The instant the caterpillar was out of the way, Kelly shot it, splattering its goop on the wall.

I should have been paying more attention, but I was too focused on the woman, “Alright!  Kelly.  Emergency medi …”

I heard the echoing electronic sound of a KS-16.  As fast at the plasma cannon would fire, I watched round after round slam into the woman.  Stunned, I turned to see that Ascheya had taken Eric’s weapon and was unloading it into the prostitute.

“No!” I yelled, but Ascheya’s mind was made up.

After blowing the poor woman to kibbles, the dark woman handed the weapon back to Eric, “Well that’s that,” she commented, smiling to herself.

Stepping in front of her I thumped the woman on her chest with my finger, “I’ll have you court-martialed for that.  That woman …”

“Was dead!” she yelled back at me.  “There was nothing we could do!  But instead you wanted to let her suffer.”

“I wanted to save her!” I barked back.

“For who!?  Her or you?”

“I …” I couldn’t respond.  “Wha ..?”

Leaning close to me, Ascheya thumped me in the chest as I had done to her, “You want to be the hero.  It’s about you!”

“How could it be about me?  My duty is to protect people.”

“By making them suffer?” she groaned and pushed past me.

“Don’t worry about it,” Kelly said, patting me on the shoulder as she passed.

But … she was right.  The woman’s internal organs had been destroyed, her body devastated.  Compassion is great, but compassion without wisdom, without understanding can be the cause for more suffering.  A lesson I would have to learn the hard way.


Tales from Charon – From Brutal Origins

The following contains adult language and violence.

I slapped the syringe of viscous green fluid on the lunch table.  Looking up at me, her black and violet eyes blazing, Ascheya swallowed the meat she was eating.

“What?” she barked at me in her bedroom voice.

Since joining us, she had been disrespectful, antagonistic and insubordinate .  The woman was frighteningly enraging.  She could push my buttons better than anyone I had ever met.  After our second mission together, I had gone to my CO and demanded she be court-martialed.  Calmly, he had explained that I needed to learn to work with difficult soldiers.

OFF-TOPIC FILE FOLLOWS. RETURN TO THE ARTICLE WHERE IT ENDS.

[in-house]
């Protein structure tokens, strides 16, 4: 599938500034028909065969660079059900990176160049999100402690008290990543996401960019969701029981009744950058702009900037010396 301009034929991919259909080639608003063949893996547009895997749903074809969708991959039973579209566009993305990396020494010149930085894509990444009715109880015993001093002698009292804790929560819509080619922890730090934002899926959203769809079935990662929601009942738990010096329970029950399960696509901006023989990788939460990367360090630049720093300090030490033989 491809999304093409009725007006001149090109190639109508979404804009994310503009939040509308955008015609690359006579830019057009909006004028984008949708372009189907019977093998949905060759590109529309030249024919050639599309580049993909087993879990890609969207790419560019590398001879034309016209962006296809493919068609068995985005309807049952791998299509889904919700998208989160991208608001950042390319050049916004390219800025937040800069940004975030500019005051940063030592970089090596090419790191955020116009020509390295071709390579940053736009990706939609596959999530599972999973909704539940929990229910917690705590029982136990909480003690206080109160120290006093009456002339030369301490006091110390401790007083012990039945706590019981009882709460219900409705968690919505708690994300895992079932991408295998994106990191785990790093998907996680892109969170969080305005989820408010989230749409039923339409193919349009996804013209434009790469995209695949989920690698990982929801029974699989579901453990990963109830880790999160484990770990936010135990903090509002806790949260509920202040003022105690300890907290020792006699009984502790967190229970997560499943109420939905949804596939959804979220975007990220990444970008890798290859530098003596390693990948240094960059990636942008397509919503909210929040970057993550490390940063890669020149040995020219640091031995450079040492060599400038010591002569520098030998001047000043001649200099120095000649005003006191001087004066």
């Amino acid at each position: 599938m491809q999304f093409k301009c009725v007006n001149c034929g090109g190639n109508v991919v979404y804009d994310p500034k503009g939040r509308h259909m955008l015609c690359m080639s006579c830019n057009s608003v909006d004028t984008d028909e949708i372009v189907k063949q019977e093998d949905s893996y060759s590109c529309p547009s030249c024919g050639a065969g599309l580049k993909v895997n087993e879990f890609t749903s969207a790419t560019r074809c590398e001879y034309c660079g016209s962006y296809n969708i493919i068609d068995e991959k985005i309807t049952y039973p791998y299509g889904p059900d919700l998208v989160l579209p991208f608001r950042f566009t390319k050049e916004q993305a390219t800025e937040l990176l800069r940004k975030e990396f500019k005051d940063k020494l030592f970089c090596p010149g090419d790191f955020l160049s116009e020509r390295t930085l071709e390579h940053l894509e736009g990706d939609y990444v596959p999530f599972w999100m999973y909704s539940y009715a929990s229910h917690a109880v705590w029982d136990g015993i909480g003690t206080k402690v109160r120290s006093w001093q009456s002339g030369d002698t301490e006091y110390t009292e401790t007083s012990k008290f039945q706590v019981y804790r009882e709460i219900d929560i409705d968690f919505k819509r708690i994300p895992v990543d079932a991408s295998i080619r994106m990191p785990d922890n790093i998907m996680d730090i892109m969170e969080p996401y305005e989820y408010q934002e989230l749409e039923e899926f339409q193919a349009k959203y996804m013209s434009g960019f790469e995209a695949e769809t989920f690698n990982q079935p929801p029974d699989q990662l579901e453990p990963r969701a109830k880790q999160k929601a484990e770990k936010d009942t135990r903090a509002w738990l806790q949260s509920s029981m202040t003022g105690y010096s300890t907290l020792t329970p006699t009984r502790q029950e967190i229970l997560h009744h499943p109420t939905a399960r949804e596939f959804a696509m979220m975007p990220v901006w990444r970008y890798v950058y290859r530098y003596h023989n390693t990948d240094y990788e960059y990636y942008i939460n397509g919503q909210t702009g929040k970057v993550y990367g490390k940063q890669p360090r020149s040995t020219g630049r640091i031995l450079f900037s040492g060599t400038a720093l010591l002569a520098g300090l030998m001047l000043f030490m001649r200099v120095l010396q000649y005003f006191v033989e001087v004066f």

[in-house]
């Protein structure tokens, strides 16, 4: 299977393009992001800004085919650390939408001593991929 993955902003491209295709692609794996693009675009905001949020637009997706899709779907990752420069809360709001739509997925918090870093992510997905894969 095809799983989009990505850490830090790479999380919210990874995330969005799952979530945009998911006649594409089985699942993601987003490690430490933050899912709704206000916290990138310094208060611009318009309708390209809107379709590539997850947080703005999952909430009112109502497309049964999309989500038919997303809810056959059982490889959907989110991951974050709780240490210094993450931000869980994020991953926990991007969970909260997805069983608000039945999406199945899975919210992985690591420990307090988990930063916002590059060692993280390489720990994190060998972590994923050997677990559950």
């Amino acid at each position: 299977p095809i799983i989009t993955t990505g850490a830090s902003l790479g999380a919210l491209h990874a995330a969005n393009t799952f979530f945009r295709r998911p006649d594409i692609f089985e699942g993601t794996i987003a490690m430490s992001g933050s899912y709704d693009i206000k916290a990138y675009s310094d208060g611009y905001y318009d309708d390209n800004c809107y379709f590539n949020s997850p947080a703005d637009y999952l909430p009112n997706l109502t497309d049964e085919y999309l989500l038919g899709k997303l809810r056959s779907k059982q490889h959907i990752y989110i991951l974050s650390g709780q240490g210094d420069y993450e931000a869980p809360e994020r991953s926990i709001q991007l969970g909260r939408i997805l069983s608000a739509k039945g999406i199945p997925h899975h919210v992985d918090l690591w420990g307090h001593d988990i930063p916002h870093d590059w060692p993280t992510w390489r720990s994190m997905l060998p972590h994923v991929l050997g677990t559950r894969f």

“You know damn well what!” I yelled.

I quickly looked down at the metal tray in front of her.  The meat she was eating hadn’t been cooked!

Lowering her eyes to the syringe, she licked her pouty lips, “Are we playing twenty questions again Sarge?”

I could hear Kelly grumble from down the table, “I wish they would just get a room and get it over with.”

“That’s Lieutenant or Sir to you!  Contraband like regen injects are illegal here!” I yelled.  I couldn’t even address her properly, I was still waiting on her paperwork to be sent so I knew her rank.

“I’ll call you whatever I want,” the Delta Unit snickered, “And that contraband has kept me alive in the field more than once.”

“They’re addictive and can kill normal ..!

She stood up and glared into my eyes.  I could smell the strange scent of desert flowers emanating from her and could see the muscles flexing below her thin, high cheeks.

“Do I look normal!?” she yelled, “None of us is normal!  You’re all Betas!”

“The law is the ..!”

Dismissing me, she put her hand up in front of my face and turned away.  Her hands were long and thin with vicious talons and barbed bony protrusions jutting out of her joints.  My blood-pressure skyrocketed and my hands shook with rage.

How dare she!

Grabbing her thin shoulder, I turned her around to face me, “That’s it,” I growled.